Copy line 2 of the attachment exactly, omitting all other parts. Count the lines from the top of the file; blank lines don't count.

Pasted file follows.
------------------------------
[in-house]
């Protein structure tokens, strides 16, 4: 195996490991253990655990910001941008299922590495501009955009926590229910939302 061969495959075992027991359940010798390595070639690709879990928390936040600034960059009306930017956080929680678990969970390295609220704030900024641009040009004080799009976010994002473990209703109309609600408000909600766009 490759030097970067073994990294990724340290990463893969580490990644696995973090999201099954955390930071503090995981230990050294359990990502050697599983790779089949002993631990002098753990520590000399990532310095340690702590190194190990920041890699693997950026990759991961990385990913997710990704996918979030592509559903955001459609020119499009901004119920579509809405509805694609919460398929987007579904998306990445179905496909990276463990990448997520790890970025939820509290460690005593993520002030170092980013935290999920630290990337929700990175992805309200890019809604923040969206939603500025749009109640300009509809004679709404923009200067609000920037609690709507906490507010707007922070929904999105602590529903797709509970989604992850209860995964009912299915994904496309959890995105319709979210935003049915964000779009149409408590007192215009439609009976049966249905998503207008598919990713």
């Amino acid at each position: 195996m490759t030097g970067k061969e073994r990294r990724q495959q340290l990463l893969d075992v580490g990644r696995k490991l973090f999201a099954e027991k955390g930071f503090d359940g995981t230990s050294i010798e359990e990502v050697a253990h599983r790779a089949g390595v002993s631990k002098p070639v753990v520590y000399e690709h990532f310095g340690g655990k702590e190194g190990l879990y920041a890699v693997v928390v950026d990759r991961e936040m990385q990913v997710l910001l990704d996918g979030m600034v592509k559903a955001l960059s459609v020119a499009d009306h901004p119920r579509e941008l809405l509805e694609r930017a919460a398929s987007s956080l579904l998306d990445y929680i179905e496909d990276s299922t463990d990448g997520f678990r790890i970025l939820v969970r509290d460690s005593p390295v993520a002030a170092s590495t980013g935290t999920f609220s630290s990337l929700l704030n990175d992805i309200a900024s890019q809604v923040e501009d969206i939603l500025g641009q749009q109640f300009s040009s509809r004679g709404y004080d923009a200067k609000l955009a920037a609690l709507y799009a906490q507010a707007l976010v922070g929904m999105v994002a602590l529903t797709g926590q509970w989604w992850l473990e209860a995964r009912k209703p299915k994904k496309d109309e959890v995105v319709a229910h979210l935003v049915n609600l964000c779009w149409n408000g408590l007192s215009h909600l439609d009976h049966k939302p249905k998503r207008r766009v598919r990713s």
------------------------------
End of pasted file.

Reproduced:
């Protein structure tokens, strides 16, 4: 195996490991253990655990910001941008299922590495501009955009926590229910939302 061969495959075992027991359940010798390595070639690709879990928390936040600034960059009306930017956080929680678990969970390295609220704030900024641009040009004080799009976010994002473990209703109309609600408000909600766009 490759030097970067073994990294990724340290990463893969580490990644696995973090999201099954955390930071503090995981230990050294359990990502050697599983790779089949002993631990002098753990520590000399990532310095340690702590190194190990920041890699693997950026990759991961990385990913997710990704996918979030592509559903955001459609020119499009901004119920579509809405509805694609919460398929987007579904998306990445179905496909990276463990990448997520790890970025939820509290460690005593993520002030170092980013935290999920630290990337929700990175992805309200890019809604923040969206939603500025749009109640300009509809004679709404923009200067609000920037609690709507906490507010707007922070929904999105602590529903797709509970989604992850209860995964009912299915994904496309959890995105319709979210935003049915964000779009149409408590007192215009439609009976049966249905998503207008598919990713």